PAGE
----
At this time of year in this hemisphere, we focus on the dead (All Hallow's Eve/All Saints/All Souls/Día de Muertos) and on the dying of the light, the dying of the year, the passing of summer. Liking to buck trends, today I'll focus on living and beginning against the odds, living among the dying, or at least dying beautifully. How's that for a theme to string together a bunch of random photos?
This unnamed dahlia, picked up in a four inch pot, longing to be set free in larger quarters, has rewarded me with lots of these cool blooms and continues to pump them out, seemingly oblivious to the fact that it's cold outside. Maybe it's quite aware and hoping to reproduce before it goes dormant for the year. Someone keeps cutting the spent flowers, undoubtedly frustrating the plant to no end. This tuber is a keeper!
Some of the repeat blooming roses are still going at it like 'Marjie,' a sport of 'Cecile Brunner.'
A fun jumble of stuff. Abutilon megapotamicum on the left is blooming in colors that go very well with the oranges of the Acer foliage. Smoke tree on the right with rain covered "smoke."
New violas will share their sunny little faces all winter long and into the summer. Hopefully they'll be happy and seed around if they can find any empty space, a rarity in my cramscaped garden.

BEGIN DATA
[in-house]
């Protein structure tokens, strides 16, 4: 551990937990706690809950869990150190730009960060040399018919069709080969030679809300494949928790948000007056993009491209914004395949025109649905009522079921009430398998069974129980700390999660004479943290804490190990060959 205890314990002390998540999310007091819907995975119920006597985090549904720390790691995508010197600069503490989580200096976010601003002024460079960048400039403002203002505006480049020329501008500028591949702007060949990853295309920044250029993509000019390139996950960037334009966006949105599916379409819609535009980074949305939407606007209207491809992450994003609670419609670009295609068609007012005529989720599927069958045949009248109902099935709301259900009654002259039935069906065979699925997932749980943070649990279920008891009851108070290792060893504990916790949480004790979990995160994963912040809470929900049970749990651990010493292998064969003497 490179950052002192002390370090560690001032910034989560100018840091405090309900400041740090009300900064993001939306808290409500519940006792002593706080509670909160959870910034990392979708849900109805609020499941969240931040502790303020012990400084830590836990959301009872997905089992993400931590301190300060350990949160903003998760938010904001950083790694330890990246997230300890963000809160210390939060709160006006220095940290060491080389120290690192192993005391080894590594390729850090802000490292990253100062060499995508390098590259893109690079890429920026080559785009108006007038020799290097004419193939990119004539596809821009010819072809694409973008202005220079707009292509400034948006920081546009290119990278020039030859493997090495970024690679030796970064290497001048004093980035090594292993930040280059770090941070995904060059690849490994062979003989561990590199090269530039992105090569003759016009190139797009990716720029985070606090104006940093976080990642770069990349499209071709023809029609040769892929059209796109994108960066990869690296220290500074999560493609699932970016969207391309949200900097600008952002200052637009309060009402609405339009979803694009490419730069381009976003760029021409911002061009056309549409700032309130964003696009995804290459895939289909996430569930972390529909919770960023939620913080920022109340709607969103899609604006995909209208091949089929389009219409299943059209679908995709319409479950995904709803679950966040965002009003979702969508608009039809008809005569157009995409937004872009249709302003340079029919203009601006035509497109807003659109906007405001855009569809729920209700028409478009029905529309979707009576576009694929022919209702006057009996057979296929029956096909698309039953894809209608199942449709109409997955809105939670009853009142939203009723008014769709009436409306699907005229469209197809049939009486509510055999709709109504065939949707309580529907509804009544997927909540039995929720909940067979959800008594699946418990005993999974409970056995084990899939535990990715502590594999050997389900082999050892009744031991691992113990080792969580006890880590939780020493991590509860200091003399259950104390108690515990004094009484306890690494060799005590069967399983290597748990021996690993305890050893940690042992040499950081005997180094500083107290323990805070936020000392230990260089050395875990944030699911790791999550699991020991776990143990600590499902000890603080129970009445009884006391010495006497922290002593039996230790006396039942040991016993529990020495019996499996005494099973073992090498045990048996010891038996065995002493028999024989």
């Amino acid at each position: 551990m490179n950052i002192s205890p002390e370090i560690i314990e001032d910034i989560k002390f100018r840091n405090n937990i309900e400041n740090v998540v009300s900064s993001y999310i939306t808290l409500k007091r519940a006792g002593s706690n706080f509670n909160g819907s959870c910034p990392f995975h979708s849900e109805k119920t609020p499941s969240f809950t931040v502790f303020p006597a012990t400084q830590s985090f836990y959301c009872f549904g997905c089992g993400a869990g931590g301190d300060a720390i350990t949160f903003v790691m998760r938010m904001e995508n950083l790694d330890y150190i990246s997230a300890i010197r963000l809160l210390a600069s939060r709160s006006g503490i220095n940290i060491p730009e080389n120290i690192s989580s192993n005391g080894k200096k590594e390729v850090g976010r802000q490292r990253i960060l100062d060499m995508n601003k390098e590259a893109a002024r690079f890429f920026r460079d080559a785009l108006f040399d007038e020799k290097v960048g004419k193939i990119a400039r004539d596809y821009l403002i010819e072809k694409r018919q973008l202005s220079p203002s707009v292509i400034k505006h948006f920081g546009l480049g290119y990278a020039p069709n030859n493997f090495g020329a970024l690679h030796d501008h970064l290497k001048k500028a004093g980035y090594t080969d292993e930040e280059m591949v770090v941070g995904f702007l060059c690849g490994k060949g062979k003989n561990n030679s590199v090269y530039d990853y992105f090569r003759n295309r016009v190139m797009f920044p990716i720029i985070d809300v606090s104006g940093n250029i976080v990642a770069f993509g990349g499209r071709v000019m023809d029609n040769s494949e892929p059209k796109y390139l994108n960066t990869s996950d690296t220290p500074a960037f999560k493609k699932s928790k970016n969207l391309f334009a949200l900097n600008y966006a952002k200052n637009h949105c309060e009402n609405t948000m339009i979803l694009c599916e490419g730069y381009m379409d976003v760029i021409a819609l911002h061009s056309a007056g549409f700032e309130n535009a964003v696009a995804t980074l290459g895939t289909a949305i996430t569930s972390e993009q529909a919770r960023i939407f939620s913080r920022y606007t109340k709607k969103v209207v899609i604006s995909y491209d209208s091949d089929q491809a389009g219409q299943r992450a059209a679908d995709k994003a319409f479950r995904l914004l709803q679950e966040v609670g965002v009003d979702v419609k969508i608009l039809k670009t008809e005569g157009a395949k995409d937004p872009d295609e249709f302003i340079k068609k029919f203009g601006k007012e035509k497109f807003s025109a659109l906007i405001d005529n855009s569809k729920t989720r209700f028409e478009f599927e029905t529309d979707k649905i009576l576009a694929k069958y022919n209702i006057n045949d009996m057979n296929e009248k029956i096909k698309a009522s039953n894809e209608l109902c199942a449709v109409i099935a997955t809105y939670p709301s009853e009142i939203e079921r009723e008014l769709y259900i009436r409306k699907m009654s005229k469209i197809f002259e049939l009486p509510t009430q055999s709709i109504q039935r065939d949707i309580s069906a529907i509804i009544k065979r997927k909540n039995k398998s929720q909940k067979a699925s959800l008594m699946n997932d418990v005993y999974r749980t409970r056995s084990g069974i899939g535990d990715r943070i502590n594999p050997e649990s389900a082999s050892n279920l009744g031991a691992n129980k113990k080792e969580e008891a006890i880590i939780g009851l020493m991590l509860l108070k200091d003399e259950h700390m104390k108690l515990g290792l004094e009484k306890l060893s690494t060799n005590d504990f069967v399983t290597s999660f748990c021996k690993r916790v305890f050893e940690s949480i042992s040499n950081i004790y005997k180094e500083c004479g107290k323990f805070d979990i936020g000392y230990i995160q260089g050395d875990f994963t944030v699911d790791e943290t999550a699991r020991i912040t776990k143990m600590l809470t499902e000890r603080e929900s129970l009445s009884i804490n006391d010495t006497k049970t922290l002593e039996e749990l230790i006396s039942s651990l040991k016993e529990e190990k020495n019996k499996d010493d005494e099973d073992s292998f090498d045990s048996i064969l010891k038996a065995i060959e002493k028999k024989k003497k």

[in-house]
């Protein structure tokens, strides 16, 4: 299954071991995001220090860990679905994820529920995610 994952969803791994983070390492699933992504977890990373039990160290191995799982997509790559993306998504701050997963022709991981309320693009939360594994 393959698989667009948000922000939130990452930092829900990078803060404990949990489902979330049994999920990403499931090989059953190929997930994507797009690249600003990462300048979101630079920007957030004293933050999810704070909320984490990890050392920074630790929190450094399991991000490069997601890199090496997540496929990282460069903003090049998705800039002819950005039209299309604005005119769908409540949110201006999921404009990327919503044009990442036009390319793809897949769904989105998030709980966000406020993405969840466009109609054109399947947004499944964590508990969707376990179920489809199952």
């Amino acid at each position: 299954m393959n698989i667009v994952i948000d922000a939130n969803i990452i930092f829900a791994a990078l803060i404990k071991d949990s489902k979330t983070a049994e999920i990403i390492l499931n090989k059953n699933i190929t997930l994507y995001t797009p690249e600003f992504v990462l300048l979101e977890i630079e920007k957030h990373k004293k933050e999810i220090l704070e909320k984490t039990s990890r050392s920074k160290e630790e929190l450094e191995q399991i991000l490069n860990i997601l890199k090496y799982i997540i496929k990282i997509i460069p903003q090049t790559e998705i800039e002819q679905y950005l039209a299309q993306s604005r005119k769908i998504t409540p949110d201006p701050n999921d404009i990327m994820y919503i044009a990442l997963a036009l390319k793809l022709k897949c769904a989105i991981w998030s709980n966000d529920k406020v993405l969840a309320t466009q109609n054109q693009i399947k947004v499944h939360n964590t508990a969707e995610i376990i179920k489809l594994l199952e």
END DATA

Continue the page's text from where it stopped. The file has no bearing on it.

The others all bloomed at the "correct" time this summer.
The promise of more to come.
Come on mild winter!
My persimmon tree, freed from the shade by this year's timber bamboo grove reduction, finally set fruit which was starting to color up nicely. Dreams of seeing the bare branches laden with mouth watering persimmons after leaf fall and enjoying home grown fruit were dashed when the squirrels, quite numerous since the leaving of our previous neighbor, who trapped and relocated or shot them, decided to beat me to it. Okay, this doesn't fit the theme.
Alien-looking buds of Fatsia japonica always thrill!
Acer japonicum 'Green Cascade' is putting on quite a nice color show.
Glass mulch. The self-imposed rule was that none of these could cost more than a dollar. They were sitting around already, having been found at the dollar store, on the side of the road in "free stuff" boxes, and at Bedrock Industries. The moss covered concrete sphere in the back appeared in my back alley a couple of years ago. All are less than seconds with major flaws, cracks, dings that are against the soil.
What's thrilling/disappointing you in your garden this autumn?